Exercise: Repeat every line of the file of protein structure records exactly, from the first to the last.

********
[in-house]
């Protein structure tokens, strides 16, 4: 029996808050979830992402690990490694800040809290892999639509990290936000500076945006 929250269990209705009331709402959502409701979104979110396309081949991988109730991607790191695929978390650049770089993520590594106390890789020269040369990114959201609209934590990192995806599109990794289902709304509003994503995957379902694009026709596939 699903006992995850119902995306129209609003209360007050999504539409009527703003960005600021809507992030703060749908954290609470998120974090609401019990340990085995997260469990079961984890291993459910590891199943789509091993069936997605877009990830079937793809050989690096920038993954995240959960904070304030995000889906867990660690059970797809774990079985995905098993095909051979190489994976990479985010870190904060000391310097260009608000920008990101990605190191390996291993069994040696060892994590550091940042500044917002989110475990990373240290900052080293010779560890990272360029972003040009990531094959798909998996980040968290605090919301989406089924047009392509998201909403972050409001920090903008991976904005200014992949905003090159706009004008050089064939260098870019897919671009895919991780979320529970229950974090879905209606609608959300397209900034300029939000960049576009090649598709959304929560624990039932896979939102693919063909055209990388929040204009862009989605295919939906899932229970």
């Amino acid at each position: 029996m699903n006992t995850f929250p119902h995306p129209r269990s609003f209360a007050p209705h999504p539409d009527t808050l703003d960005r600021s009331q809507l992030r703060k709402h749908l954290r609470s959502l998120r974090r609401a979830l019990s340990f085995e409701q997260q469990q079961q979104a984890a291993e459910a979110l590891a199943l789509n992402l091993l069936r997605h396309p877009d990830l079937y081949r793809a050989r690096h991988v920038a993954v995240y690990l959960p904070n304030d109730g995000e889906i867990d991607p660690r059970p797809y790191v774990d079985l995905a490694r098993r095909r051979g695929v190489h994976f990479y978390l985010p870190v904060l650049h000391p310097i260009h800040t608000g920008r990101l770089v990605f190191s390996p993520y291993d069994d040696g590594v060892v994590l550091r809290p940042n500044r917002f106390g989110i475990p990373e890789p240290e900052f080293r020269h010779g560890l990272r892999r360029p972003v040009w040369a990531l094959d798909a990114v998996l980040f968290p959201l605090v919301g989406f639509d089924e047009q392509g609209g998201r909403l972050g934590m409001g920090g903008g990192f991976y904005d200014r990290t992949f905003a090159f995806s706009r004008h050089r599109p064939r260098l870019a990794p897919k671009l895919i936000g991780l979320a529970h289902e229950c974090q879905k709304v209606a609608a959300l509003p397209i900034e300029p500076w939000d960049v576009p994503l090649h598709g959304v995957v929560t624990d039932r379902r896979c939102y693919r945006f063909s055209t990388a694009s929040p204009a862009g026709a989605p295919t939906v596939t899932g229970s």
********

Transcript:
[in-house]
């Protein structure tokens, strides 16, 4: 029996808050979830992402690990490694800040809290892999639509990290936000500076945006 929250269990209705009331709402959502409701979104979110396309081949991988109730991607790191695929978390650049770089993520590594106390890789020269040369990114959201609209934590990192995806599109990794289902709304509003994503995957379902694009026709596939 699903006992995850119902995306129209609003209360007050999504539409009527703003960005600021809507992030703060749908954290609470998120974090609401019990340990085995997260469990079961984890291993459910590891199943789509091993069936997605877009990830079937793809050989690096920038993954995240959960904070304030995000889906867990660690059970797809774990079985995905098993095909051979190489994976990479985010870190904060000391310097260009608000920008990101990605190191390996291993069994040696060892994590550091940042500044917002989110475990990373240290900052080293010779560890990272360029972003040009990531094959798909998996980040968290605090919301989406089924047009392509998201909403972050409001920090903008991976904005200014992949905003090159706009004008050089064939260098870019897919671009895919991780979320529970229950974090879905209606609608959300397209900034300029939000960049576009090649598709959304929560624990039932896979939102693919063909055209990388929040204009862009989605295919939906899932229970």
């Amino acid at each position: 029996m699903n006992t995850f929250p119902h995306p129209r269990s609003f209360a007050p209705h999504p539409d009527t808050l703003d960005r600021s009331q809507l992030r703060k709402h749908l954290r609470s959502l998120r974090r609401a979830l019990s340990f085995e409701q997260q469990q079961q979104a984890a291993e459910a979110l590891a199943l789509n992402l091993l069936r997605h396309p877009d990830l079937y081949r793809a050989r690096h991988v920038a993954v995240y690990l959960p904070n304030d109730g995000e889906i867990d991607p660690r059970p797809y790191v774990d079985l995905a490694r098993r095909r051979g695929v190489h994976f990479y978390l985010p870190v904060l650049h000391p310097i260009h800040t608000g920008r990101l770089v990605f190191s390996p993520y291993d069994d040696g590594v060892v994590l550091r809290p940042n500044r917002f106390g989110i475990p990373e890789p240290e900052f080293r020269h010779g560890l990272r892999r360029p972003v040009w040369a990531l094959d798909a990114v998996l980040f968290p959201l605090v919301g989406f639509d089924e047009q392509g609209g998201r909403l972050g934590m409001g920090g903008g990192f991976y904005d200014r990290t992949f905003a090159f995806s706009r004008h050089r599109p064939r260098l870019a990794p897919k671009l895919i936000g991780l979320a529970h289902e229950c974090q879905k709304v209606a609608a959300l509003p397209i900034e300029p500076w939000d960049v576009p994503l090649h598709g959304v995957v929560t624990d039932r379902r896979c939102y693919r945006f063909s055209t990388a694009s929040p204009a862009g026709a989605p295919t939906v596939t899932g229970s």